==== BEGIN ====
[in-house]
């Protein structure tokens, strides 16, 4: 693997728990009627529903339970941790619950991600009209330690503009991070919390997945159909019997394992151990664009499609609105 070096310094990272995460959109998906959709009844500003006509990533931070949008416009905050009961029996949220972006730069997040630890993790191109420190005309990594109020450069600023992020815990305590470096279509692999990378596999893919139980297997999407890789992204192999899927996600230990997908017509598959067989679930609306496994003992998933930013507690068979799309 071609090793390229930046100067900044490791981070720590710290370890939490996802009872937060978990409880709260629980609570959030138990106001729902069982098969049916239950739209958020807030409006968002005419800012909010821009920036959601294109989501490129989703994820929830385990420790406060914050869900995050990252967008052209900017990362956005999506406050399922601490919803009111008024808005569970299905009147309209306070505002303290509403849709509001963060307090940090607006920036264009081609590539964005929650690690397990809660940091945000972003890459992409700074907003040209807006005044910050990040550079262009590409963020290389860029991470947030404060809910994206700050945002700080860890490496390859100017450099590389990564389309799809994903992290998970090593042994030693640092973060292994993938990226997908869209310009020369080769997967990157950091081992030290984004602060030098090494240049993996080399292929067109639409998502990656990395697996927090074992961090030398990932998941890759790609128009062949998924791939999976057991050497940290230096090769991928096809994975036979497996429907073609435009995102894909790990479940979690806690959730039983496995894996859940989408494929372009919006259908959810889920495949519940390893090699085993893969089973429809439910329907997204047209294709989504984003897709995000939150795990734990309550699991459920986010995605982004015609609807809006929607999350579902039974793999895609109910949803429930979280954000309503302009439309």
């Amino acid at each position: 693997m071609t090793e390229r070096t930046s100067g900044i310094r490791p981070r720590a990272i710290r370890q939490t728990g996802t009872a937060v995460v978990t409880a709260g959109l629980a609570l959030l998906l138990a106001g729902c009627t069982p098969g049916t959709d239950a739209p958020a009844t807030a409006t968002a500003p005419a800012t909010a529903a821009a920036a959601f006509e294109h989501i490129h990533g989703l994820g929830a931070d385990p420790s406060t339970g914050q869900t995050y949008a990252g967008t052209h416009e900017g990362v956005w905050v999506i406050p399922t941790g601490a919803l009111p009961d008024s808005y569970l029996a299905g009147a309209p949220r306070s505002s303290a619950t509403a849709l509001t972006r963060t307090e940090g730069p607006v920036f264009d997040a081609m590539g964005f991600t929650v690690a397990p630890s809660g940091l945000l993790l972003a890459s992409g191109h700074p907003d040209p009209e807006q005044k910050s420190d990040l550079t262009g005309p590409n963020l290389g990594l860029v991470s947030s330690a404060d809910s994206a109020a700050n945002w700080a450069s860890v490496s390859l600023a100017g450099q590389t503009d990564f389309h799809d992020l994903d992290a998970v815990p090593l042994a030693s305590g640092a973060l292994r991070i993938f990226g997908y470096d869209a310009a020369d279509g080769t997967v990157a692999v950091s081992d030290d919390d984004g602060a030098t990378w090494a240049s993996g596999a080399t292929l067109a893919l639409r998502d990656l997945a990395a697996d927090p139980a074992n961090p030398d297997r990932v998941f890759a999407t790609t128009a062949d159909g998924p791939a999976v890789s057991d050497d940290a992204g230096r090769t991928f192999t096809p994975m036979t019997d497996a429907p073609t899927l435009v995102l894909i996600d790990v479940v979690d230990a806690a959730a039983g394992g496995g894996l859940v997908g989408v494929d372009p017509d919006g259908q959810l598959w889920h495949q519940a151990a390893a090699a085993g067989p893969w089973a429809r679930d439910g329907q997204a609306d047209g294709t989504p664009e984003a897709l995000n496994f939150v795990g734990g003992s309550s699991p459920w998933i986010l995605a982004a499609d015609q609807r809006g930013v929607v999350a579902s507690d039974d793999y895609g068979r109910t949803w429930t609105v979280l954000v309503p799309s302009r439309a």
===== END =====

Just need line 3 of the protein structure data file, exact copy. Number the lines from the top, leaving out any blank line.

């Amino acid at each position: 693997m071609t090793e390229r070096t930046s100067g900044i310094r490791p981070r720590a990272i710290r370890q939490t728990g996802t009872a937060v995460v978990t409880a709260g959109l629980a609570l959030l998906l138990a106001g729902c009627t069982p098969g049916t959709d239950a739209p958020a009844t807030a409006t968002a500003p005419a800012t909010a529903a821009a920036a959601f006509e294109h989501i490129h990533g989703l994820g929830a931070d385990p420790s406060t339970g914050q869900t995050y949008a990252g967008t052209h416009e900017g990362v956005w905050v999506i406050p399922t941790g601490a919803l009111p009961d008024s808005y569970l029996a299905g009147a309209p949220r306070s505002s303290a619950t509403a849709l509001t972006r963060t307090e940090g730069p607006v920036f264009d997040a081609m590539g964005f991600t929650v690690a397990p630890s809660g940091l945000l993790l972003a890459s992409g191109h700074p907003d040209p009209e807006q005044k910050s420190d990040l550079t262009g005309p590409n963020l290389g990594l860029v991470s947030s330690a404060d809910s994206a109020a700050n945002w700080a450069s860890v490496s390859l600023a100017g450099q590389t503009d990564f389309h799809d992020l994903d992290a998970v815990p090593l042994a030693s305590g640092a973060l292994r991070i993938f990226g997908y470096d869209a310009a020369d279509g080769t997967v990157a692999v950091s081992d030290d919390d984004g602060a030098t990378w090494a240049s993996g596999a080399t292929l067109a893919l639409r998502d990656l997945a990395a697996d927090p139980a074992n961090p030398d297997r990932v998941f890759a999407t790609t128009a062949d159909g998924p791939a999976v890789s057991d050497d940290a992204g230096r090769t991928f192999t096809p994975m036979t019997d497996a429907p073609t899927l435009v995102l894909i996600d790990v479940v979690d230990a806690a959730a039983g394992g496995g894996l859940v997908g989408v494929d372009p017509d919006g259908q959810l598959w889920h495949q519940a151990a390893a090699a085993g067989p893969w089973a429809r679930d439910g329907q997204a609306d047209g294709t989504p664009e984003a897709l995000n496994f939150v795990g734990g003992s309550s699991p459920w998933i986010l995605a982004a499609d015609q609807r809006g930013v929607v999350a579902s507690d039974d793999y895609g068979r109910t949803w429930t609105v979280l954000v309503p799309s302009r439309a």